screenshot153 When The Night Circus came out on 2011, I immediately put it on my to-read list because it sounded like it would be right up my alley. A little magic, a little mystery, a little romance.

But then I read some of the early reviews- many of which were very complementary, but a few saying “hold on, not so fast” and I let the book slip further and further down on the TBR queue. It sat there until last month, when my book club decided to read it.

Before I give you my thoughts, here’s the book synopsis:

The circus arrives without warning. No announcements precede it. It is simply there, when yesterday it was not. Within the black-and-white striped canvas tents is an utterly unique experience full of breathtaking amazements. It is called Le Cirque des Rêves, and it is only open at night.

But behind the scenes, a fierce competition is underway—a duel between two young magicians, Celia and Marco, who have been trained since childhood expressly for this purpose by their mercurial instructors. Unbeknownst to them, this is a game in which only one can be left standing, and the circus is but the stage for a remarkable battle of imagination and will. Despite themselves, however, Celia and Marco tumble headfirst into love—a deep, magical love that makes the lights flicker and the room grow warm whenever they so much as brush hands.

True love or not, the game must play out, and the fates of everyone involved, from the cast of extraordinary circus per­formers to the patrons, hang in the balance, suspended as precariously as the daring acrobats overhead.

Written in rich, seductive prose, this spell-casting novel is a feast for the senses and the heart.

I’m very middle of the road about The Night Circus. I certainly don’t think it lives up to the hype surrounding it at its publication time. It was entertaining, but never a page-turner for me. In fact, I read two other books start to finish while I was also reading this one.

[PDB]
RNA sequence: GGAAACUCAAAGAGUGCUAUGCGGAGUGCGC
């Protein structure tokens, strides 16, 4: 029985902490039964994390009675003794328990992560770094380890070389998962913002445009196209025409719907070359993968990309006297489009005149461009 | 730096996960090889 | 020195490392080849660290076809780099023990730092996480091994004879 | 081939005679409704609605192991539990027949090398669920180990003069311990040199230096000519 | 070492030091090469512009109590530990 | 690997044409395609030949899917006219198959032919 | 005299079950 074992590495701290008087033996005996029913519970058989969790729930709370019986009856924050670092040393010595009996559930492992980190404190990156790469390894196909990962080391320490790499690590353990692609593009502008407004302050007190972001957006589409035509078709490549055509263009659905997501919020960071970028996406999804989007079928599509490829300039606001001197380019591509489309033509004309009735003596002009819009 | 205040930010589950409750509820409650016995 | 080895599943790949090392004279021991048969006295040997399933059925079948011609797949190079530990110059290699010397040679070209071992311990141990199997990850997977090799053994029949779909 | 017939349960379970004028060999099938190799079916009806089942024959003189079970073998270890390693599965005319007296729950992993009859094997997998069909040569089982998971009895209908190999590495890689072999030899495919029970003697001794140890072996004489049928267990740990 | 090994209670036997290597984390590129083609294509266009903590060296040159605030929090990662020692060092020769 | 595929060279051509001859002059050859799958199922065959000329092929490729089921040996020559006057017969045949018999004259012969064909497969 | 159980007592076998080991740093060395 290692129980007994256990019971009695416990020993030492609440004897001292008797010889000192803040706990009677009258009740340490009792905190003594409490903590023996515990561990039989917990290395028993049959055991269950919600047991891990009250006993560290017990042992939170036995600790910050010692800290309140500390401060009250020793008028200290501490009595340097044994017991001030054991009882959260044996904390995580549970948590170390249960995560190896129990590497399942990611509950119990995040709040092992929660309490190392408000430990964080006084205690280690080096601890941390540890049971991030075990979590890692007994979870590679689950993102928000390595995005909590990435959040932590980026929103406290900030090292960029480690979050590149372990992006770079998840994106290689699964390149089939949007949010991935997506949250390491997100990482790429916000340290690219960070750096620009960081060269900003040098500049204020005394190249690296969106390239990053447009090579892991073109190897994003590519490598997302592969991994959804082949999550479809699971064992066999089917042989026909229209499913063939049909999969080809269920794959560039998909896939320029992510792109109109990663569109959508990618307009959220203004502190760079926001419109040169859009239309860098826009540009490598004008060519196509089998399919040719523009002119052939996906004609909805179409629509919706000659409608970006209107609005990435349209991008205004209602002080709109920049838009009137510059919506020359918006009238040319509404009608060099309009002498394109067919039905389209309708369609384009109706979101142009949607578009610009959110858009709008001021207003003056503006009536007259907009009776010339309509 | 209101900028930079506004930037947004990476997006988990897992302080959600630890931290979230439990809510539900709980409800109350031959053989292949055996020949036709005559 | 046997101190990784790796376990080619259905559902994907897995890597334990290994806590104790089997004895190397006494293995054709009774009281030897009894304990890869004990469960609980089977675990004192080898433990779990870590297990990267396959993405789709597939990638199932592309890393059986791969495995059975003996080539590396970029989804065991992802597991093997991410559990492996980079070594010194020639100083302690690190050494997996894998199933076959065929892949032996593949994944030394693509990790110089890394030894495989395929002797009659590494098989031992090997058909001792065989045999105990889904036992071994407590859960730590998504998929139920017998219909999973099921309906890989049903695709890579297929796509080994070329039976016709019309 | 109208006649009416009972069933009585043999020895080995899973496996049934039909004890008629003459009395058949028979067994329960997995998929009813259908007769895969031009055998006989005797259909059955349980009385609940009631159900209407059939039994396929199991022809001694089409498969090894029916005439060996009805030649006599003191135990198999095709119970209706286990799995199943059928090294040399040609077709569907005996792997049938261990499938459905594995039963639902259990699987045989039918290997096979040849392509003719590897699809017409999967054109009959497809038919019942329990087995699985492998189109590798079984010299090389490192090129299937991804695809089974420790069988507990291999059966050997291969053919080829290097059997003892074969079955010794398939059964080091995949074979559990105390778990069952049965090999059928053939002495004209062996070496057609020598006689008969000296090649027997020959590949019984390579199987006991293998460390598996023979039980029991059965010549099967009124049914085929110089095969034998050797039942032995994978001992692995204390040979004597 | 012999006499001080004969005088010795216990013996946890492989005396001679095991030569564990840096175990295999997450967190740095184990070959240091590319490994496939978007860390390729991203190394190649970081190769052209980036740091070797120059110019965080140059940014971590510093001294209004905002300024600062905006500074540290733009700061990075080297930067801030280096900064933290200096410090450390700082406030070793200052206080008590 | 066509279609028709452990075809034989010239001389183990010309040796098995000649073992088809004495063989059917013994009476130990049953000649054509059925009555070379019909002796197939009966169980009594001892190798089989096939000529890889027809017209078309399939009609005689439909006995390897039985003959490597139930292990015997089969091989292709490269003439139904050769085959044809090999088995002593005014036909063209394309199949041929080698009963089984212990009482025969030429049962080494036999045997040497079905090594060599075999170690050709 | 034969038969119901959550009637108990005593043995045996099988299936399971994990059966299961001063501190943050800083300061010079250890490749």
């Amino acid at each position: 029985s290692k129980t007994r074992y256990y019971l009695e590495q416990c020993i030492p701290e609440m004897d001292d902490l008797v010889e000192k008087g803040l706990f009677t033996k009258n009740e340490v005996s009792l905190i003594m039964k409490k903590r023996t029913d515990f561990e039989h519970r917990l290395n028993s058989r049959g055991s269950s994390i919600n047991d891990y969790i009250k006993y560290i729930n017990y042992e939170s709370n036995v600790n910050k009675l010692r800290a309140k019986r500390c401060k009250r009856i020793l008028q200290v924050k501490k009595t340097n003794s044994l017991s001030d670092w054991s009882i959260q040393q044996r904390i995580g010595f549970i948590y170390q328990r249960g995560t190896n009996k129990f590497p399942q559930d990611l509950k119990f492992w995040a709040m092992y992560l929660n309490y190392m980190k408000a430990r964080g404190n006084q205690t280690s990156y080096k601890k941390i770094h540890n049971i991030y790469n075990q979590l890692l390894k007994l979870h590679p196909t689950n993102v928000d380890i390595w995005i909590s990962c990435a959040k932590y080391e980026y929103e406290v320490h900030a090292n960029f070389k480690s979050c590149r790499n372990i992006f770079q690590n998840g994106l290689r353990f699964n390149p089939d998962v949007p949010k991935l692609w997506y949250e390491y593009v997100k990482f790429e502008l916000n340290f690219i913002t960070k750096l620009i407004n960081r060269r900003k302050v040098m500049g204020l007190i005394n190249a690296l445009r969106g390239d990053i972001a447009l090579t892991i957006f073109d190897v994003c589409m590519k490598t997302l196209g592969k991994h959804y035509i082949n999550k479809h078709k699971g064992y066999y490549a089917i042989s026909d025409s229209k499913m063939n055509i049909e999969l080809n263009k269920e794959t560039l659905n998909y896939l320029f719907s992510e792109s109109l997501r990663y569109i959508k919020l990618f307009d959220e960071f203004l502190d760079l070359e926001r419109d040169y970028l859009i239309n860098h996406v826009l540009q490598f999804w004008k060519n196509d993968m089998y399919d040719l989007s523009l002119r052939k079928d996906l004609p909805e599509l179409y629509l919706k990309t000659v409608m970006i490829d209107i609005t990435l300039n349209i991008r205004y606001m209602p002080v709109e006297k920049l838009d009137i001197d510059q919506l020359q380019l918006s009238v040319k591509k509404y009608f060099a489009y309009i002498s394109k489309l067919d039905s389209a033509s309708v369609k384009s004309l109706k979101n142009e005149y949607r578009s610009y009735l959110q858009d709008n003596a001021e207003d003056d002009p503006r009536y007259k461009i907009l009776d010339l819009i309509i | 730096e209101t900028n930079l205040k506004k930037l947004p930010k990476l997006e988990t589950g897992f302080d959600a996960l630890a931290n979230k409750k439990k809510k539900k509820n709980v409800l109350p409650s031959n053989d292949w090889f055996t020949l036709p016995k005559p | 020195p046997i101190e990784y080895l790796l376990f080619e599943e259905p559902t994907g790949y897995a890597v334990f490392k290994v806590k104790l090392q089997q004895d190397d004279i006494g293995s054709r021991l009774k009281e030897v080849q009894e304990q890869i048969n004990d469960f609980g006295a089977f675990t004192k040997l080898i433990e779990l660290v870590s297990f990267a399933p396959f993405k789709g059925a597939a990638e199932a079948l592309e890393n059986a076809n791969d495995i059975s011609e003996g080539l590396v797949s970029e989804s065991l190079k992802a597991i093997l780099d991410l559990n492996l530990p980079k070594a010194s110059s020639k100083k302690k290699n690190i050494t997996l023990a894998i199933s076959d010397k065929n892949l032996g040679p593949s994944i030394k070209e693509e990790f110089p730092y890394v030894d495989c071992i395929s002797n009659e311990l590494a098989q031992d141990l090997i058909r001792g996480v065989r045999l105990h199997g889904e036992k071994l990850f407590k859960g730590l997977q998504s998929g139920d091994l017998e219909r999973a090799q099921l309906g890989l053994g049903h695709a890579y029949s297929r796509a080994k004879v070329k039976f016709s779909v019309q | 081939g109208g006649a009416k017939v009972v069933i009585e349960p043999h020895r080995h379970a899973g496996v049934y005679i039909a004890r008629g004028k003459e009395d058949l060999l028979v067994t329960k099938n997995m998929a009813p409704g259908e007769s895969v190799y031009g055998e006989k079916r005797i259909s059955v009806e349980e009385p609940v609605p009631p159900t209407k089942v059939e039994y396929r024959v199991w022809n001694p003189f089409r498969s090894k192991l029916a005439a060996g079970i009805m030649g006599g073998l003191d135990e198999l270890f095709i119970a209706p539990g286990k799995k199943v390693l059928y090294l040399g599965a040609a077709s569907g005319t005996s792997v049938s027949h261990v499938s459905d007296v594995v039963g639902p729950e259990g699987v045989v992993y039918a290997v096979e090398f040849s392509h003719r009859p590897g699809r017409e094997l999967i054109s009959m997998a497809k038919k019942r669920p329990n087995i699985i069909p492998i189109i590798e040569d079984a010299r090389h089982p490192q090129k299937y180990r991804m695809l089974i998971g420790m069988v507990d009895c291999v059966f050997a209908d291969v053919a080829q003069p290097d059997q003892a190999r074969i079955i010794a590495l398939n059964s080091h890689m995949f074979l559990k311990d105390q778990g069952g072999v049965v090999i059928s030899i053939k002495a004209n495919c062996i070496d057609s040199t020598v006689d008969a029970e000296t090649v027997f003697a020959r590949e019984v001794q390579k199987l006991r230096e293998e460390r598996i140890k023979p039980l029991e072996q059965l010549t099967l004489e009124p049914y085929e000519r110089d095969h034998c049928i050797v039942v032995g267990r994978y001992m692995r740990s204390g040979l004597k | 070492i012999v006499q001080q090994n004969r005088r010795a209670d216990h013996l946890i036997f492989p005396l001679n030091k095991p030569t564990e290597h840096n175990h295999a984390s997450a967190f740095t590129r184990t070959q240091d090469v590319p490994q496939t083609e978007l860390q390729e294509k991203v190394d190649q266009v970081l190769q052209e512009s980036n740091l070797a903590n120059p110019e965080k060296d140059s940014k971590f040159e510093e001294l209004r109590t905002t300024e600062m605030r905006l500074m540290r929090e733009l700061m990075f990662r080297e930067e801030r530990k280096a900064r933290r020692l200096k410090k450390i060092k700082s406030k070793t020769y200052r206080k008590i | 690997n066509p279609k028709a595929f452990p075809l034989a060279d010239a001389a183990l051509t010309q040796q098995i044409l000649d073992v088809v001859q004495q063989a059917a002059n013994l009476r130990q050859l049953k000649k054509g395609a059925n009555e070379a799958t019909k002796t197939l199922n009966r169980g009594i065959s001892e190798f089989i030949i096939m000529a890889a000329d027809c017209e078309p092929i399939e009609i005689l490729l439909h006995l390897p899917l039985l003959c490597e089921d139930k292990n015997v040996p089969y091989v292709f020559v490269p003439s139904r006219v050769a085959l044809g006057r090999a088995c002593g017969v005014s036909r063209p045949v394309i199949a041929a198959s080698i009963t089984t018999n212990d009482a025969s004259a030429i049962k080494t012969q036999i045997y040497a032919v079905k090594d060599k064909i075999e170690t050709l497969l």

So many things fell flat to me. I felt like the story took forever to really take off. Finally, in the last third or so of the book, things began to happen and I got curious. The training of Celia and Marco is mentioned, but never really explained. As a reader, I didn’t feel any real connection to their magic. Similarly, while their time together was magnetic, I never really felt the jolt that caused Celia and Marco to have so many strong feelings for each other. I didn’t really buy their epic romance. We also didn’t get to see terribly deep into Celia and Marco to feel a real connection with them. I felt much more engaged in the stories of Poppet, Widget, and Bailey. Their stories had a more authentic ring to me. There are other elements that were touched on and I think would have benefitted from a deeper explanation, but I would spoil if I shared those, so I won’t.

The descriptions of the circus were very well done. As a reader, I understood the circus’ pull to the spectators, experiencing all the illusions of the senses that they did.

The most visceral reaction I had to the book was at the very beginning of the story when Celia and Marco were bound to the duel.  It was a magical binding, with rules that one of them will die, and this was done to them as children, and without their consent. That their parent/parental figure could do that made me angry.

Most people in my book club thought the book was OK, although everyone agreed it was a slower than expected read.

My bottom line?  The Night Circus is OK, but there are a lot of other books I would recommend before this one.